Some of those events are not for the faint at heart. The ridiculous “War on Terror” is just that – a war and one with very human consequences and casualties. Unfortunately many of those casualties are innocent civilians and characters in whom Toporov has breathed life to such an extent as to remove any possibility of not being affected by their fates. The fact that the tone is neutral and detached emotionally  means that some of the more harrowing and violent scenes hit just that much harder – it’s your own emotional responses you’re projecting onto the text, not the characters’ and all the more affecting accordingly. Many was the time that I had to put the book down and take a breath, hug my son and reflect with gratitude for the safety in which we live. There’s simply no way to read this and, if you weren’t already, not wonder just where we’re going as a species when we’re capable of such treatment of one another.

The nonlinear narrative is in keeping with the premise of these pages being from a memoir and keeps the pace ripping along and while those annotations may seem intrusive at first they soon present yet another compelling sub-plot. Toporov is able to sew in many more characters and plot arcs than a standard, linear narrative might allow for, and move between them so as to offer multiple view points and keep the reader hooked as they each near their boiling point, their moments arise and they intersperse.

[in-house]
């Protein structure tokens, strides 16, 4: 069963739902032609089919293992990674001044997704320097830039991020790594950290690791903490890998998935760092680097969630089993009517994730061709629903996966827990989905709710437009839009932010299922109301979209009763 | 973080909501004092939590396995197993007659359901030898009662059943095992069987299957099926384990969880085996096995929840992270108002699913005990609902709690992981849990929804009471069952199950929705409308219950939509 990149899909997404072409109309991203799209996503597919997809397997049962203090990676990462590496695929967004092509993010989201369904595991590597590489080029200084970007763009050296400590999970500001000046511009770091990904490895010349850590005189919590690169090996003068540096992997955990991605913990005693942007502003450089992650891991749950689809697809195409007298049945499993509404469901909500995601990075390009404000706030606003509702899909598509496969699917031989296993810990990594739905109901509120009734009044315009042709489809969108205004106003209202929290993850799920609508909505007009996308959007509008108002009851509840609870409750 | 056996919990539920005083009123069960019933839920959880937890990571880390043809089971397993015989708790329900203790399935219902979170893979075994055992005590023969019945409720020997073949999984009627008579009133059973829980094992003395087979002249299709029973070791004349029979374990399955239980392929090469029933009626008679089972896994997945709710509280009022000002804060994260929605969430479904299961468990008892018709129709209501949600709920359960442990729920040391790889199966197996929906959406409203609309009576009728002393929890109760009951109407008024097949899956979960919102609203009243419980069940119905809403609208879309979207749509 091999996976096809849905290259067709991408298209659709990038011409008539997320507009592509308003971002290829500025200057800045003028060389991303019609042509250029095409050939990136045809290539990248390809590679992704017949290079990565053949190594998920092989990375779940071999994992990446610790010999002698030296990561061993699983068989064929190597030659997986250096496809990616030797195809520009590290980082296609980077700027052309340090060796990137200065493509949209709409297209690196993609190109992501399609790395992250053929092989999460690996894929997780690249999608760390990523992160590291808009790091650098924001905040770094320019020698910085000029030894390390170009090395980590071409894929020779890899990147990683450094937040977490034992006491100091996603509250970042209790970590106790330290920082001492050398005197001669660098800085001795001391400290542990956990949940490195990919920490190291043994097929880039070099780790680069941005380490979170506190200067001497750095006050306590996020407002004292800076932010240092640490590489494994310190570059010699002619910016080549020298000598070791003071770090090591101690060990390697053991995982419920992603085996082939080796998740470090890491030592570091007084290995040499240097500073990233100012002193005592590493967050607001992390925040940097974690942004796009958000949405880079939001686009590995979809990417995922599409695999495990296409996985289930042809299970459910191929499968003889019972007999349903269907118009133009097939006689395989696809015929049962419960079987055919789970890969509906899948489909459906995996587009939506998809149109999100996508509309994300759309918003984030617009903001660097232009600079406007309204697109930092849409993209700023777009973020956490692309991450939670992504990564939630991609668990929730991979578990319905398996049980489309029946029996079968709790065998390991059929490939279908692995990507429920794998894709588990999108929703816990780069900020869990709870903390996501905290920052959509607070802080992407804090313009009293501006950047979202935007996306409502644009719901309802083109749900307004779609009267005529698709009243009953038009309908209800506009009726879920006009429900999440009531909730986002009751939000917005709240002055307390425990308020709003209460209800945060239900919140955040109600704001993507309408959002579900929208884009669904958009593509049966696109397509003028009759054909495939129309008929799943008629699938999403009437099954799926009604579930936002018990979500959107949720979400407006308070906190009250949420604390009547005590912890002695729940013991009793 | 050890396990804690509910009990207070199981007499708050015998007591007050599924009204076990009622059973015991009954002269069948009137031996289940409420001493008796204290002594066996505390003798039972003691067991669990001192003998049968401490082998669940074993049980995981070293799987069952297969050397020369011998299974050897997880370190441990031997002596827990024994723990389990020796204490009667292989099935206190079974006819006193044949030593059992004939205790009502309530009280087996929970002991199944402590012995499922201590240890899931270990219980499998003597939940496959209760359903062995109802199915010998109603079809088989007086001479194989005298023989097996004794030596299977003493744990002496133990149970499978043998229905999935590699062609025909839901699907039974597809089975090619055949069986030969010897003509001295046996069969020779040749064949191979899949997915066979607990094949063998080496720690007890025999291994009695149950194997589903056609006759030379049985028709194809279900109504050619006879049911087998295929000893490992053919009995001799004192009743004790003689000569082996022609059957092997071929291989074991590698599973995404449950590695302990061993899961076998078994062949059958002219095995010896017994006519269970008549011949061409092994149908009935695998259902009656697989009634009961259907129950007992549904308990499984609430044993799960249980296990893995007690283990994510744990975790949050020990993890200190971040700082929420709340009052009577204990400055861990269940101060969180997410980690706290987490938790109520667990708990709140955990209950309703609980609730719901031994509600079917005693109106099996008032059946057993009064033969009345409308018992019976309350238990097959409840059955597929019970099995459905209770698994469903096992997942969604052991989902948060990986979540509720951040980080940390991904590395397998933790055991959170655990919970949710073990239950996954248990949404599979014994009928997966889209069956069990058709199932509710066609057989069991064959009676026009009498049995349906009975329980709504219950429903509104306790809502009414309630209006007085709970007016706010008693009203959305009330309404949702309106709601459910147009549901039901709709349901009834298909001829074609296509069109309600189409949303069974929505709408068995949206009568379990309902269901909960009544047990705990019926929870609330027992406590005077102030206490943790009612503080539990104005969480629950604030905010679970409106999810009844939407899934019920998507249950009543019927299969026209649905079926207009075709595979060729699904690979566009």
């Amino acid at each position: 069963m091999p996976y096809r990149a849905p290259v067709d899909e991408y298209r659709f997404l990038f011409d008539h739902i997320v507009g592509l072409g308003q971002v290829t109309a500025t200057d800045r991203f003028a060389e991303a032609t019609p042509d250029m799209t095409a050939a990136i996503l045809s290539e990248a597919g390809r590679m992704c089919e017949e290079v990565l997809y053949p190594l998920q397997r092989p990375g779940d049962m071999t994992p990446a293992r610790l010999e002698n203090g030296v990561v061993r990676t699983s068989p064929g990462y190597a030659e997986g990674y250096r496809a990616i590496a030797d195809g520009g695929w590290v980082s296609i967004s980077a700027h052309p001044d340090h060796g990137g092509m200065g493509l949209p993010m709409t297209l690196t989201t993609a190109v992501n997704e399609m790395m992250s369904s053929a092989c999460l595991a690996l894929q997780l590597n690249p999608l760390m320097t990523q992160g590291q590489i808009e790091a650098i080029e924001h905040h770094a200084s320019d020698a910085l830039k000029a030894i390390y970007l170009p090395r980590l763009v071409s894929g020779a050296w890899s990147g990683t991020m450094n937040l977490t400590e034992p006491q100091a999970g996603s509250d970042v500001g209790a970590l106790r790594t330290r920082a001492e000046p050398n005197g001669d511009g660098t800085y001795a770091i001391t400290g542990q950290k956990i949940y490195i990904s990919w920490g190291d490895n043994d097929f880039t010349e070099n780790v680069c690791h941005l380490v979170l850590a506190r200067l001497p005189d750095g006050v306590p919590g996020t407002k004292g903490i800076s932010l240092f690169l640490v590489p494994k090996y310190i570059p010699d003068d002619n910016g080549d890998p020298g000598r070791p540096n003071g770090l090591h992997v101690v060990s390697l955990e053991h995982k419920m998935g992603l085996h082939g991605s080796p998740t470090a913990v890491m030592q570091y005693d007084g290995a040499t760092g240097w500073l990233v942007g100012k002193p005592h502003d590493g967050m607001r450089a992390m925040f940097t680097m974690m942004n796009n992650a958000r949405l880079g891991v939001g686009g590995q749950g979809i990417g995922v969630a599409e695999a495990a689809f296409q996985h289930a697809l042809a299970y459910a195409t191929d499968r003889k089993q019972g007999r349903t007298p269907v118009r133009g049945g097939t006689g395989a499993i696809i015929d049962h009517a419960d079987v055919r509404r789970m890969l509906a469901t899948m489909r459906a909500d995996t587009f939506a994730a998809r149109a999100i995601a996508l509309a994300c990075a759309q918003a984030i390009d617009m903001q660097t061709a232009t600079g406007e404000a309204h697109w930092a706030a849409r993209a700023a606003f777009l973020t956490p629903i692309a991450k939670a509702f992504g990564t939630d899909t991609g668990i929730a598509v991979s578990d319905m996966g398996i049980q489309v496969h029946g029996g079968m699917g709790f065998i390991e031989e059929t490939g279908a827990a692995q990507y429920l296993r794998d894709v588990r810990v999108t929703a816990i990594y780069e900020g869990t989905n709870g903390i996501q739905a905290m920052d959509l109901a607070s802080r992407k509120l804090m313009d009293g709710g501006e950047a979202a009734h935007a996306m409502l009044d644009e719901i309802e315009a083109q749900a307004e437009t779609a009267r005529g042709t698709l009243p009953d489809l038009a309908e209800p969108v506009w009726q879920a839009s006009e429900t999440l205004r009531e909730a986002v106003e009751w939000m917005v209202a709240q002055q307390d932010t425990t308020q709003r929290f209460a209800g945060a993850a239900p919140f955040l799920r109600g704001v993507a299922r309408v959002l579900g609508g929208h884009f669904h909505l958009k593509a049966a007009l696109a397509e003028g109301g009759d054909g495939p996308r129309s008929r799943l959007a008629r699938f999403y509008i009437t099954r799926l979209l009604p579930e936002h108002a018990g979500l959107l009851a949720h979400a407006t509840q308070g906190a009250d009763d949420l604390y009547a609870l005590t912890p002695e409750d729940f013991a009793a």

It’s been a long time since I’ve been gripped so completely by such a multi-faceted novel and I simply cannot recommend Jihadi: A Love Story enough. I’ve seen references to Homeland and yes, there are echoes of such tight covert intelligence plots here, there are echoes of le Carré and even Vonnegut. But they’re only echoes, the loudest voice here is that of Toporov; a compelling new author with a style of his own delivering an exhilaratingly fresh, important and powerful novel so very much of its time.

Thanks again to Karen at Orenda for sending me this novel and to check out the other stops on the Blog Tour – there have been some great interviews and insights along the way -and grab a copy of Jihadi: A Love Story sharpish.